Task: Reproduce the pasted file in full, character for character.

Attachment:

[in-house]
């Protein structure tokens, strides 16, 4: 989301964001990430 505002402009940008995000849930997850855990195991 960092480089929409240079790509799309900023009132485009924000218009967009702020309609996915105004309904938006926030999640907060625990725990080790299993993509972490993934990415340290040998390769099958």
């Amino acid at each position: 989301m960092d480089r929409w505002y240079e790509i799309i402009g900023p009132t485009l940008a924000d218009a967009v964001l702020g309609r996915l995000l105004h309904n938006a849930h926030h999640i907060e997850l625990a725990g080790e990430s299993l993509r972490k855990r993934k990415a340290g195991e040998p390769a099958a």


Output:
[in-house]
């Protein structure tokens, strides 16, 4: 989301964001990430 505002402009940008995000849930997850855990195991 960092480089929409240079790509799309900023009132485009924000218009967009702020309609996915105004309904938006926030999640907060625990725990080790299993993509972490993934990415340290040998390769099958």
């Amino acid at each position: 989301m960092d480089r929409w505002y240079e790509i799309i402009g900023p009132t485009l940008a924000d218009a967009v964001l702020g309609r996915l995000l105004h309904n938006a849930h926030h999640i907060e997850l625990a725990g080790e990430s299993l993509r972490k855990r993934k990415a340290g195991e040998p390769a099958a």